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Author Gibson, Susannah, author
Title Animal, vegetable, mineral? : how eighteenth-century science disrupted the natural order / Susannah Gibson
Imprint New York, NY : Oxford University Press, 2015
book jacket
 人文社會聯圖  QH83 .G53 2015    AVAILABLE    30610020478913
Edition First edition
Descript xv, 215 pages : illustrations, map ; 23 cm
text txt rdacontent
unmediated n rdamedia
volume nc rdacarrier
Note Includes bibliographic references (pages 201-205) and index
1.Animal, Vegetable, Mineral? -- 2.Animal: The Problem of the Zoophyte -- 3.Vegetable: The Creation of New Life -- 4.Mineral: Living Rocks -- 5.The Fourth Kingdom: Perceptive Plants -- 6.Epilogue
Since the time of Aristotle, there had been a clear divide between the three kingdoms of animal, vegetable, and mineral. But by the eighteenth century, biological experiments, and the wide range of new creatures coming to Europe from across the world, challenged these neat divisions. Abraham Trembley found that freshwater polyps grew into complete individuals when cut. This shocking discovery raised deep questions: was it a plant or an animal? And this was not the only conundrum. What of coral? Was it a rock or a living form? Did plants have sexes, like animals? The boundaries appeared to blur. And what did all this say about the nature of life itself? Were animals and plants soul-less, mechanical forms, as Descartes suggested? The debates raging across science played into some of the biggest and most controversial issues of Enlightenment Europe. This book explains how a study of pond slime could cause people to question the existence of the soul; observation of eggs could make a man doubt that God had created the world; how the discovery of the Venus fly-trap was linked to the French Revolution and how interpretations of fossils could change our understanding of the Earth's history. Using rigorous historical research, and a lively and readable style, this book vividly captures the big concerns of eighteenth-century science. And the debates concerning the divisions of life did not end there; they continue to have resonances in modern biology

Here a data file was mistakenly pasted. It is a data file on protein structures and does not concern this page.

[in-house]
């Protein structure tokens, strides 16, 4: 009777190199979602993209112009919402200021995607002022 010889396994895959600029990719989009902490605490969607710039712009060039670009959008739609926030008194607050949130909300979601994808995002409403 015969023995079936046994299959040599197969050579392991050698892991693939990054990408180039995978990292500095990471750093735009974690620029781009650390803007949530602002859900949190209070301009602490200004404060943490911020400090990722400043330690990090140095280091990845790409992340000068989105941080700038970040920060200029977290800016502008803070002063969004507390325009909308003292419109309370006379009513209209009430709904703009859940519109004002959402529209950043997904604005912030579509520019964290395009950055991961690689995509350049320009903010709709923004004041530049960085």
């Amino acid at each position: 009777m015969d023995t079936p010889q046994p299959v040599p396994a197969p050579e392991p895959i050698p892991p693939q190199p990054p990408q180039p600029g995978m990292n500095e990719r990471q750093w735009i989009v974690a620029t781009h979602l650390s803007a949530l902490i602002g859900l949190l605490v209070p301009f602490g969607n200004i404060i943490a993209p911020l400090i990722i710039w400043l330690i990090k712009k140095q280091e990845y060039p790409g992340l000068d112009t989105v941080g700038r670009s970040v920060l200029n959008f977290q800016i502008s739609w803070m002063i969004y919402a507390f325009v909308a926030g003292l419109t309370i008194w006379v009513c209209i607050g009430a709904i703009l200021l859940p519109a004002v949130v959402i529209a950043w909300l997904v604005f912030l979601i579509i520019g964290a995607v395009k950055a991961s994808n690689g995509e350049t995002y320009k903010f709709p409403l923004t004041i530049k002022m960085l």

Subject Biology -- Classification -- History -- Popular works
Biology -- Nomenclature -- Popular works
Botany -- History
Zoology -- History
Mineralogy -- History
Animals -- Social aspects -- History
Plants -- Social aspects -- History
Minerals -- Social aspects -- History
Alt Title How eighteenth-century science disrupted the natural order
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